Turkish authorities have suspended 12,800 police officers from duty over their suspected links to US-based Muslim cleric Fethullah Gulen, as the country presses ahead with its vast crackdown on a network it claims was behind a failed military coup
In a brief statement posted on its website, the Turkish police headquarters said those suspended were allegedly "in cohesion with or connected to" Gulen's movement. It said 2,523 of them were police chiefs.
The move comes a day after the cabinet extended by a further three months a state of emergency declared after the July coup, which has facilitated the government's crackdown on Gulen's movement.
Tens of thousands of people have been dismissed or suspended from government jobs including in the military, police, judiciary and the education ministry. Around 32,000 people allegedly connected to the failed takeover attempt have been arrested, including dozens of journalists employed by Gulen-linked news outlets.
Authorities have closed schools, charities, foundations and even medical establishments associated to the movement and also appointed trustees to manage Gulen-linked businesses.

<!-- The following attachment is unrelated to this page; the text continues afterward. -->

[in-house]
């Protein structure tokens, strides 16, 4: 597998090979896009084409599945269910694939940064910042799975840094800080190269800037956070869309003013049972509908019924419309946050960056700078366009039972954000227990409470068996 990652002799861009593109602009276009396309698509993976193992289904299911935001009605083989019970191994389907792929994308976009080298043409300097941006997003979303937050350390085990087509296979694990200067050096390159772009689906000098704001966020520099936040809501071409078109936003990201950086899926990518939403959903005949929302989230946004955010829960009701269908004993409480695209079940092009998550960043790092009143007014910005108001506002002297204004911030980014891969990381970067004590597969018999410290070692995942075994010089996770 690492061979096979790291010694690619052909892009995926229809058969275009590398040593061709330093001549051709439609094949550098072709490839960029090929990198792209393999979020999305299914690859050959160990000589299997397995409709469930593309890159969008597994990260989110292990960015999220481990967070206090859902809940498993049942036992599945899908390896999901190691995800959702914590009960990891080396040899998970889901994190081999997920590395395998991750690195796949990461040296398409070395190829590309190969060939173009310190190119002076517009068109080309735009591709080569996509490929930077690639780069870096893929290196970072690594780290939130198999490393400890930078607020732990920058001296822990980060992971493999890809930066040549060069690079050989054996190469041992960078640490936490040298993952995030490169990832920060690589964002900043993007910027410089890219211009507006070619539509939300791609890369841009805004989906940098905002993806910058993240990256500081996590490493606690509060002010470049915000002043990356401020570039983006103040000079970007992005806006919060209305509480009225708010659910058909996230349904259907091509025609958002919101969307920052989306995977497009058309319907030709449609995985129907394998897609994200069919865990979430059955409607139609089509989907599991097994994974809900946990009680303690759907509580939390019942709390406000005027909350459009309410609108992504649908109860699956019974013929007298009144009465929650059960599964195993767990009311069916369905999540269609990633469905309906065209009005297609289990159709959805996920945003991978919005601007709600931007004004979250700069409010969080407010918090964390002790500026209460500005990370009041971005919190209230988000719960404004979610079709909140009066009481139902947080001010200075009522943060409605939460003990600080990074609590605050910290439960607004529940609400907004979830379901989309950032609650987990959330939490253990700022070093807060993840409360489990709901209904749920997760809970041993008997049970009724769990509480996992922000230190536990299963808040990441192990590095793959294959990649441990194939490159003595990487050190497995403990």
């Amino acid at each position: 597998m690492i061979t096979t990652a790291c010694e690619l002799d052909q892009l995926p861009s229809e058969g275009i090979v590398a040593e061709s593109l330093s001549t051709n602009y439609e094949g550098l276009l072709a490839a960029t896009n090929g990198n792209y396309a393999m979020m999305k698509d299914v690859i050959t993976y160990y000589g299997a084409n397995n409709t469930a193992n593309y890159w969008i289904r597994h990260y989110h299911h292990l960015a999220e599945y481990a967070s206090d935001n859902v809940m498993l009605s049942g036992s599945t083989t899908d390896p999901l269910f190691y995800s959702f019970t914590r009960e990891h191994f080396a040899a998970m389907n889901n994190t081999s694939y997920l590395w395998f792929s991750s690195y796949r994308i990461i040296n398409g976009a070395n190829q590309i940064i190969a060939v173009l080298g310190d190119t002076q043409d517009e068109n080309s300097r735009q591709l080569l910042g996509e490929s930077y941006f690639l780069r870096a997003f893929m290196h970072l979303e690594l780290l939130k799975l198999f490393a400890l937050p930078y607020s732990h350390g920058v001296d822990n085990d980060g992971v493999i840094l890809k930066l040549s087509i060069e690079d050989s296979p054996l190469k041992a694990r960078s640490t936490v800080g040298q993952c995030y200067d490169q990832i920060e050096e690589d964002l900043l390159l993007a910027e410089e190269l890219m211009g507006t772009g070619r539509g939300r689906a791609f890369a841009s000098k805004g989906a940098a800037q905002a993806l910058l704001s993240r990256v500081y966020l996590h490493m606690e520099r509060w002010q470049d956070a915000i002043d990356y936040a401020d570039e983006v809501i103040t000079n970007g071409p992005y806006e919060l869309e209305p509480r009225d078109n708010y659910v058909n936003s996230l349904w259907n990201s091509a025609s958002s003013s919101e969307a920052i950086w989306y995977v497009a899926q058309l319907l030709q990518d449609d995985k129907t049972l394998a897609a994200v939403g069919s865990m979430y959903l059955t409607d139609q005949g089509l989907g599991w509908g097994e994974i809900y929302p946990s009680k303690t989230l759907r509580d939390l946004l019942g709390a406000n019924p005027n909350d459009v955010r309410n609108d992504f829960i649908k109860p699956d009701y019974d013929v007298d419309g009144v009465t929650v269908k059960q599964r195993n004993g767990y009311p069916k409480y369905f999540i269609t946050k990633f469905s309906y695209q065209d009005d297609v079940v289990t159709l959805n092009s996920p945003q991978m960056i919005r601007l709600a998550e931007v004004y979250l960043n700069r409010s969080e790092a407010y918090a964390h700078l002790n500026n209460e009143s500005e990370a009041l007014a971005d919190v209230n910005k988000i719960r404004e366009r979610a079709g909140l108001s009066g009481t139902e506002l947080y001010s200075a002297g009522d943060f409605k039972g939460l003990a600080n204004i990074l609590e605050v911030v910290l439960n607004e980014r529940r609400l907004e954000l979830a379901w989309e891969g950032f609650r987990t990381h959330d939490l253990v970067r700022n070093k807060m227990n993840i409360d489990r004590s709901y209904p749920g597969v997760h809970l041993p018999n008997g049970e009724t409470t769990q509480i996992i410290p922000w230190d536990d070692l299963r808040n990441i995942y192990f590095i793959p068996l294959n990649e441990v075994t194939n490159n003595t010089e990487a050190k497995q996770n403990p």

Turkey's main opposition party and human rights groups have accused the government of using emergency powers to clamp down on all dissenting voices - not just the Gulen movement.
The state of emergency has allowed the government to rule through decrees, often bypassing parliament. Last week, authorities closed at least 12 Kurdish television stations for alleged threats to national security, including a station that broadcast children's cartoons in the Kurdish language.
Gulen, who lives in self-imposed exile in the US state of Pennsylvania, has denied involvement in the coup attempt that led to at least 270 deaths.
Turkey, however, wants him returned to stand trial for conspiring to bring down the government and has also requested that he be held in custody until the US courts decide on his extradition to Turkey.
Justice minister Bekir Bozdag told reporters on Tuesday that Turkey has received intelligence that Gulen is seeking a third country to escape to in the event that the United States agrees to extradite him.
"He is searching for places to escape in view of the possibility that the United States may return him," Mr Bozdag said. "We have intelligence that (Gulen supporters) are looking for a suitable country or place."
Reports claimed those countries are Brazil, Belgium and Canada.